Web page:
Melanoma Center

Melanoma Symptoms

Symptoms of melanoma
Melanoma can develop from an existing mole or other mark on the skin, but it often develops in unmarked skin. Although melanoma can grow anywhere on the body, it often occurs on the upper back or legs. Because most cells still create melanin, melanoma tumors are often brown, black or blue-black in color. But this is not always the case, and melanomas can also appear colorless.

Less often, melanoma grows on the soles of the hand, the palms, or the nail beds, or mucous membranes of body cavities. The face is the most common place for melanoma to grow for older people. And in particular, the most common sites for older men include the neck, scalp, and ears.

Early symptoms of melanoma
The most important warning sign for melanoma is any change in size, shape, color or feel of an exisiting mole or other skin growth (birthmark). These changes can occur over a period of weeks to a month. Melanoma also may appear as a new mole and is described as abnormal, or "ugly looking." Signs of melanoma in an existing mole include:

  • bleeding
  • burning sensation
  • crusting
  • elevation changes - thick or raised mole that was flat before
  • erosion
  • consistency changes- mole becomes soft or breakable
  • itching
  • oozing
  • scaling
  • redness or swellin in surrounding skin
  • small new patches of color around a larger lesion (satellite pigmentations)
  • tingling

Later symptoms of melanoma
Later signs of melanoma include:

  • a break in the skin
  • bleeding from a mole
  • bleeding from another colored skin lesion
  • pain in a mole or lesion

Symptoms of metastatic melanoma
Symptoms of metastatic melanoma, or melanoma that has entered the blood stream and spread to other organs may be vague and include:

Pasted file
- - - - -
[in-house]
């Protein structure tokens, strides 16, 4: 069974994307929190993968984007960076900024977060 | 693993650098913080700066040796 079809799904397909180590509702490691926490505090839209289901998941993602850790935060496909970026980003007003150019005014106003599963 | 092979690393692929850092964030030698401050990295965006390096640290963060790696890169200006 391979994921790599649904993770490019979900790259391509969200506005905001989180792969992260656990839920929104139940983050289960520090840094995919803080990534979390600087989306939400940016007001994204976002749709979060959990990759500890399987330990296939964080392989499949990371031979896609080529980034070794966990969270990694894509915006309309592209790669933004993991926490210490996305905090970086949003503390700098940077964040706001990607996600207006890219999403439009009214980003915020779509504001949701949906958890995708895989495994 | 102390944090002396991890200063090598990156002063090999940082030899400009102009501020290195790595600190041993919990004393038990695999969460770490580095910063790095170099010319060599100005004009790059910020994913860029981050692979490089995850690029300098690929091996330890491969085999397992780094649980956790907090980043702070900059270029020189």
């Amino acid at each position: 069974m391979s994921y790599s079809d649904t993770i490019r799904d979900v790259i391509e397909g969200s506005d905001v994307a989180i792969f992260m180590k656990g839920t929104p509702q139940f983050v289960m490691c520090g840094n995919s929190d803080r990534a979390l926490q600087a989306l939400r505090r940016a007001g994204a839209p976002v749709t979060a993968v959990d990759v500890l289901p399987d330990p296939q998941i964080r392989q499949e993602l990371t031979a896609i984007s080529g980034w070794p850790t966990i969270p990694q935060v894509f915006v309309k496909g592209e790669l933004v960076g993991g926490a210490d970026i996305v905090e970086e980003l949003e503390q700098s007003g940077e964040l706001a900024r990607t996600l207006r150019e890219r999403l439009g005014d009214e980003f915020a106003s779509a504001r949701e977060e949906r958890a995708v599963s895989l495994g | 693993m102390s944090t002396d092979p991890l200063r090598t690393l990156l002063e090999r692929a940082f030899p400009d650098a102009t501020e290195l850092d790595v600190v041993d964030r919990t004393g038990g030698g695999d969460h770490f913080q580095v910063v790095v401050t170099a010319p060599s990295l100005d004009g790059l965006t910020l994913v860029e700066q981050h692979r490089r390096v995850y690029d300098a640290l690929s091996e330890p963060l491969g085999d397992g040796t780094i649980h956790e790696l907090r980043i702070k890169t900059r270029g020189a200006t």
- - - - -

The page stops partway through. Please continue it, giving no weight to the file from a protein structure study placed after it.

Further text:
• chronic cough
  • a colorless lump under the skin
  • gray skin
  • headaches
  • seizures
  • swollen lymph nodes
  • thickening under the skin
  • unexplained weight loss

Atypical melanoma symptoms
While uncommon, melanoma occasionally does not manifest brown or black pigmentation. Uncommon melanoma subtypes can appear as a pink or red nodule (lump) or look like a non-pigmented scar. Lesions can also appear as a cyst that may or may not be pigmented.

When to seek help
Call your health professional if you experience any of the following:

  • a bleeding mole
  • a change in a mole, including size, shape, color, soreness, or pain
  • a discolored area under a fingernail or toenail not caused by an injury
  • a general darkening of the skin unrelated to sun exposure
  • asymmetry in mole or skin growth
  • border irregularity characterised by ragged, notched, or blurred edges
  • color pigmentation is not uniform. Shades of tan, brown, and black are present. Dashes of red, white, and blue add to the mottled appearance. Changes in color distribution, especially the spread of color from the edge of a mole into the surrounding skin, also are an early sign of melanoma.
  • diameter larger than 6 mm

Watchful waiting or surveillance is not appropriate for melanoma. See your doctor if you notice any suspicious changes in a mole or other skin growth. Melanoma can be cured if it is diagnosed early, before it grows or spreads. To learn how doctors diagnose melanoma, and what to expect when you visit your doctor's office, read the next section on Diagnosing Malignant Melanoma now.

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